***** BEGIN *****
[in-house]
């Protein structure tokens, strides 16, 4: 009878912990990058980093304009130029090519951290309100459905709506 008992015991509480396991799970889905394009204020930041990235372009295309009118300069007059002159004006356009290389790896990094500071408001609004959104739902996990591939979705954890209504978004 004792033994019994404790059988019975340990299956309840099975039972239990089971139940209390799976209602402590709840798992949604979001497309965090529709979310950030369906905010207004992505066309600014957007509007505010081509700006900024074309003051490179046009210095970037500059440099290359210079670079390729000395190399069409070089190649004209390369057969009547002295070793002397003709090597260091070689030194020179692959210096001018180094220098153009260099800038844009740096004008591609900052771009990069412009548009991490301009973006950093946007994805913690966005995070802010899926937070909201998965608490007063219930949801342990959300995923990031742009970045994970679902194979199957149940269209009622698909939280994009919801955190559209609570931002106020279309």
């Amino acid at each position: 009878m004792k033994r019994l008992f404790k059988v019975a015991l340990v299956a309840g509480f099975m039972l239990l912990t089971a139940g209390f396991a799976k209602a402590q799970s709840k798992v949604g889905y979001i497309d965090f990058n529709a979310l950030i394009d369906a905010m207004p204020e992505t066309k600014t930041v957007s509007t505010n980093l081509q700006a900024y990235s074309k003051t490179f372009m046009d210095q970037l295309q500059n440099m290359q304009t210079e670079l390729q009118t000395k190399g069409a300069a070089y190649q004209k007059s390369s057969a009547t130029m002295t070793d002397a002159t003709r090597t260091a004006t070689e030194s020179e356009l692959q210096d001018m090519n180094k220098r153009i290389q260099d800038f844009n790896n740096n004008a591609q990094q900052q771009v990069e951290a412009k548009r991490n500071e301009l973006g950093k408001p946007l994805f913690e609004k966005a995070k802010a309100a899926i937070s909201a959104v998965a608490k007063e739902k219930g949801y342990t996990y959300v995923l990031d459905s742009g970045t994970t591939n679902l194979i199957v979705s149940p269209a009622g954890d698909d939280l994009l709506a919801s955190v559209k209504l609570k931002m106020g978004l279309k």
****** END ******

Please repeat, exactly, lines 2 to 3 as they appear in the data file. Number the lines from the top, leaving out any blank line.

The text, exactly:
């Protein structure tokens, strides 16, 4: 009878912990990058980093304009130029090519951290309100459905709506 008992015991509480396991799970889905394009204020930041990235372009295309009118300069007059002159004006356009290389790896990094500071408001609004959104739902996990591939979705954890209504978004 004792033994019994404790059988019975340990299956309840099975039972239990089971139940209390799976209602402590709840798992949604979001497309965090529709979310950030369906905010207004992505066309600014957007509007505010081509700006900024074309003051490179046009210095970037500059440099290359210079670079390729000395190399069409070089190649004209390369057969009547002295070793002397003709090597260091070689030194020179692959210096001018180094220098153009260099800038844009740096004008591609900052771009990069412009548009991490301009973006950093946007994805913690966005995070802010899926937070909201998965608490007063219930949801342990959300995923990031742009970045994970679902194979199957149940269209009622698909939280994009919801955190559209609570931002106020279309």
């Amino acid at each position: 009878m004792k033994r019994l008992f404790k059988v019975a015991l340990v299956a309840g509480f099975m039972l239990l912990t089971a139940g209390f396991a799976k209602a402590q799970s709840k798992v949604g889905y979001i497309d965090f990058n529709a979310l950030i394009d369906a905010m207004p204020e992505t066309k600014t930041v957007s509007t505010n980093l081509q700006a900024y990235s074309k003051t490179f372009m046009d210095q970037l295309q500059n440099m290359q304009t210079e670079l390729q009118t000395k190399g069409a300069a070089y190649q004209k007059s390369s057969a009547t130029m002295t070793d002397a002159t003709r090597t260091a004006t070689e030194s020179e356009l692959q210096d001018m090519n180094k220098r153009i290389q260099d800038f844009n790896n740096n004008a591609q990094q900052q771009v990069e951290a412009k548009r991490n500071e301009l973006g950093k408001p946007l994805f913690e609004k966005a995070k802010a309100a899926i937070s909201a959104v998965a608490k007063e739902k219930g949801y342990t996990y959300v995923l990031d459905s742009g970045t994970t591939n679902l194979i199957v979705s149940p269209a009622g954890d698909d939280l994009l709506a919801s955190v559209k209504l609570k931002m106020g978004l279309k």